Jun 3, 2007
The sale of Chrysler to Cerberus hangs over the auto workers’ heads like a threat, warning workers they better go along with company demands or else.
All three companies – GM, Ford and Cerberus/Chrysler – have already issued their demands for the upcoming contract negotiations.
The companies want, number one, reduction or elimination of their responsibility for retiree medical care.
GM and Ford had already moved in this direction with the contract re-opener pushed through in 2005, which reduced medical coverage for retirees.
That re-opener was only the beginning. It didn’t involve big cuts for the retirees. BUT it did establish the principle that benefits promised to active workers FOR LIFE could be taken away from them after they retired.
The auto companies also want, number two, a lower wage rate for new hires, a permanent two-tier arrangement, though which workers hired in the future will never make as much as workers currently working.
Here again, they’ve already established the principle. After pushing older workers out the door into early retirements or buyouts, the companies then hired thousands of temporary workers – whose wages and benefits will never come up to those of the other workers.
Third, the companies want elimination of work rules that require overtime pay for longer hours in a day; elimination of work rules that require standards be set when work is added to a job; elimination of work rules that prevents someone from being forced to cover two jobs at once, etc.
In this case, Chrysler has already led the way. Pushing through so-called Competitive Operating Agreements in one local after another, it eliminated protections long built into the national contract.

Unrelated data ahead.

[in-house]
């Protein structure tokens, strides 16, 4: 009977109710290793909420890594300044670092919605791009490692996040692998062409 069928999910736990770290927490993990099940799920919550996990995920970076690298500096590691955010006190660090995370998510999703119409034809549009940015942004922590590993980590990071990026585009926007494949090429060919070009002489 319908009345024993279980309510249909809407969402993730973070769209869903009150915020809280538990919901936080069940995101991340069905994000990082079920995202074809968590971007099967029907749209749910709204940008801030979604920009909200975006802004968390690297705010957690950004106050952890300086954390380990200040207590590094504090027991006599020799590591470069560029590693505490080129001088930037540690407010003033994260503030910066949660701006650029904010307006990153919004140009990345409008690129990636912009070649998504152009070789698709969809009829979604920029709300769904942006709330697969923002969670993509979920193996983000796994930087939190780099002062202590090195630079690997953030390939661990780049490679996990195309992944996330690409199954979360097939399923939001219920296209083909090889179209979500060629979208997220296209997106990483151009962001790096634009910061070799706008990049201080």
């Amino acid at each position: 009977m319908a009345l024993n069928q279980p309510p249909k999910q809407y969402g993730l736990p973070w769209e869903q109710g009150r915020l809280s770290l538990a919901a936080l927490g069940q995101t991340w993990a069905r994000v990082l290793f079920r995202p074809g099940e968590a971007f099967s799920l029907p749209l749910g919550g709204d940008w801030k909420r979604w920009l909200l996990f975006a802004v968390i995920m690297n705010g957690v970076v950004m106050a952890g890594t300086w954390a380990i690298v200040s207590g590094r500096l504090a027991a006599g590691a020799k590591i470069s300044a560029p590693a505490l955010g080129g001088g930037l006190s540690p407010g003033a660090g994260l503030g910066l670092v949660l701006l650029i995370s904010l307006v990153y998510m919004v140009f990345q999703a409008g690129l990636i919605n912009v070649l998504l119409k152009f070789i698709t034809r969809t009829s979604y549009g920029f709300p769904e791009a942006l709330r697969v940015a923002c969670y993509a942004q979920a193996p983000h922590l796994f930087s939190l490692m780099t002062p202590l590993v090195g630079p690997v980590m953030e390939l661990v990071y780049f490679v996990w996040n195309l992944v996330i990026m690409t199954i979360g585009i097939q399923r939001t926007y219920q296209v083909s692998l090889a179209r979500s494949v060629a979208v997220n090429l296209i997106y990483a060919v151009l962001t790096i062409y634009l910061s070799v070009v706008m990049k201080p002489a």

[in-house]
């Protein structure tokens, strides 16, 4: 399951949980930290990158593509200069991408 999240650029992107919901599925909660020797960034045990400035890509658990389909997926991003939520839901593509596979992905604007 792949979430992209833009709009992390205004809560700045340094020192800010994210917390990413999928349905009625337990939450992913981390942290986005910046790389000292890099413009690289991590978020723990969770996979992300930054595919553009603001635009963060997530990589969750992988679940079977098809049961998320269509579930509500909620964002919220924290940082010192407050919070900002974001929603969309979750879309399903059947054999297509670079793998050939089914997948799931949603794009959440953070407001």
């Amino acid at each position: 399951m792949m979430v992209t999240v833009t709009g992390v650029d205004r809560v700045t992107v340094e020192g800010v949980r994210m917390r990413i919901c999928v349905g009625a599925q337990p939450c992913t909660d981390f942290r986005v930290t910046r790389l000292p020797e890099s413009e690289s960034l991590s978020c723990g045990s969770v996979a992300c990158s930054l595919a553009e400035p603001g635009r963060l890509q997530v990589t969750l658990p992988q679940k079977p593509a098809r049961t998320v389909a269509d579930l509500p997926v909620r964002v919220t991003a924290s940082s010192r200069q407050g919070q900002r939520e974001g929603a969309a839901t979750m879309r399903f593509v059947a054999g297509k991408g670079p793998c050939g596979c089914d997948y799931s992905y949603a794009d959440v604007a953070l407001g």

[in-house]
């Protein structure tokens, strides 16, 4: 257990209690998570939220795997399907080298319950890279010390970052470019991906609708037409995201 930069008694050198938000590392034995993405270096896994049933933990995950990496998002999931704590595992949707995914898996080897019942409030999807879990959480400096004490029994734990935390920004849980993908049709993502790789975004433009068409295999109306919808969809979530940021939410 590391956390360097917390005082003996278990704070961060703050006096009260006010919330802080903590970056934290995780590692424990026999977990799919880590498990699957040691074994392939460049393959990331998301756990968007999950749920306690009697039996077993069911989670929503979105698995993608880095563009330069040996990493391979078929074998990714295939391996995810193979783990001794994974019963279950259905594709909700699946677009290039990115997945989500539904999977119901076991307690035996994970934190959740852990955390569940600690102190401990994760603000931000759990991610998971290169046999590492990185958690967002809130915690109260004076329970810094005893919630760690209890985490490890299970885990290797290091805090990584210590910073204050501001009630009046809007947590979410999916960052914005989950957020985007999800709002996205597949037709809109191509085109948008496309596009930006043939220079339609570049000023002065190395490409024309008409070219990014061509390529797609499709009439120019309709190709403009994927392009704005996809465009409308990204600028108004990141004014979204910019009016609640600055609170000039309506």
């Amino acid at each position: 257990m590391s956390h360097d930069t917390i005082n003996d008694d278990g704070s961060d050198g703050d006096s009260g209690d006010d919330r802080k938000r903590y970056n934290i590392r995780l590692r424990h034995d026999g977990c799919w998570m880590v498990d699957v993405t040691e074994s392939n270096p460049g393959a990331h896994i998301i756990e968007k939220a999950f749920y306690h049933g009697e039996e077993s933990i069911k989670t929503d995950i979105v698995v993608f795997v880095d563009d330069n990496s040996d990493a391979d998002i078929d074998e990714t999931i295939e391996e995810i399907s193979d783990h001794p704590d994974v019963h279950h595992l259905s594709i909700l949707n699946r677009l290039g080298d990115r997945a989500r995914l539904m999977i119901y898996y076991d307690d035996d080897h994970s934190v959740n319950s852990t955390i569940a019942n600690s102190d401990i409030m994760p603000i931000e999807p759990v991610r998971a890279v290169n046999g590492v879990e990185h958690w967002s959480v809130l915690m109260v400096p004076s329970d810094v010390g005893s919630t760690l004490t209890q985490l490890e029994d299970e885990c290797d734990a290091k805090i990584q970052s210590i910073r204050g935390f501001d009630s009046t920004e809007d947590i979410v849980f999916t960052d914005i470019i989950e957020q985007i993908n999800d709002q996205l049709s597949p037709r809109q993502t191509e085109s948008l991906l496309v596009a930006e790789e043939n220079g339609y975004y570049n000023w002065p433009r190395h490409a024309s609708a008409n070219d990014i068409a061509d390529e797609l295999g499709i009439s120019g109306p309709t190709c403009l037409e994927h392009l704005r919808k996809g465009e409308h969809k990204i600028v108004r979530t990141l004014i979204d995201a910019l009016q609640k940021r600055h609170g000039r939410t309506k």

Finally, the companies also want to get rid of protections for workers who are laid off – either directly eliminating the jobs bank, or by establishing such impossible requirements that no one can benefit from it.
Not even bothering to wait for negotiations, top UAW leaders have already signaled they are ready to provide the companies with concessions.
Was anyone surprised? They shouldn’t be. UAW leaders were the ones who pushed through all these first nibbles at the workers’ pocketbooks. They’re the ones who today insist that workers have to help bail out their companies – as though companies worth hundreds of billions of dollars need bailing out.
Here’s something else that shouldn’t surprise anyone. The rank and file has already shown that the companies don’t always get their way, that union leaders who push the companies’ interests can be ignored and even pushed aside.
Delphi workers’ resistance not only forced the company and union to proceed more slowly with their cuts. The resistance also sent a message to Ford, which quietly decided not to play that particular game with its Visteon division.
The strongest demonstration of workers’ possibilities came when the UAW put the retiree cutbacks to a vote. With surprise and hurry-up tactics at GM, they got it passed, but even then some GM workers began to oppose it and to spread their opposition. They uncovered more of the small print. And they told other workers. When the voting came to Ford, workers were more prepared. Even the official count – handled by officials ready to miscount in their own favor! – passed the cuts by less than 100 votes.
If workers had been ready to guarantee a strictly accurate vote and count, a different voting result might have been seen. As it was, the opposition to retiree cuts rose high enough among auto workers that their officials dared not come to Chrysler for a vote.
The workers’ opposition may not have been publicly displayed or highly organized. Even so, the rank and file had made up its mind, and the companies and the union leaders who support them had to back off.
Coming into the contract this fall, auto workers have already shown they are unwilling to roll over and play dead. If they build on that, they will have more than enough forces to stop every concession demand.
It’s a matter of not allowing anything to get in their way. Not illusions. Not false hopes. And not false promises.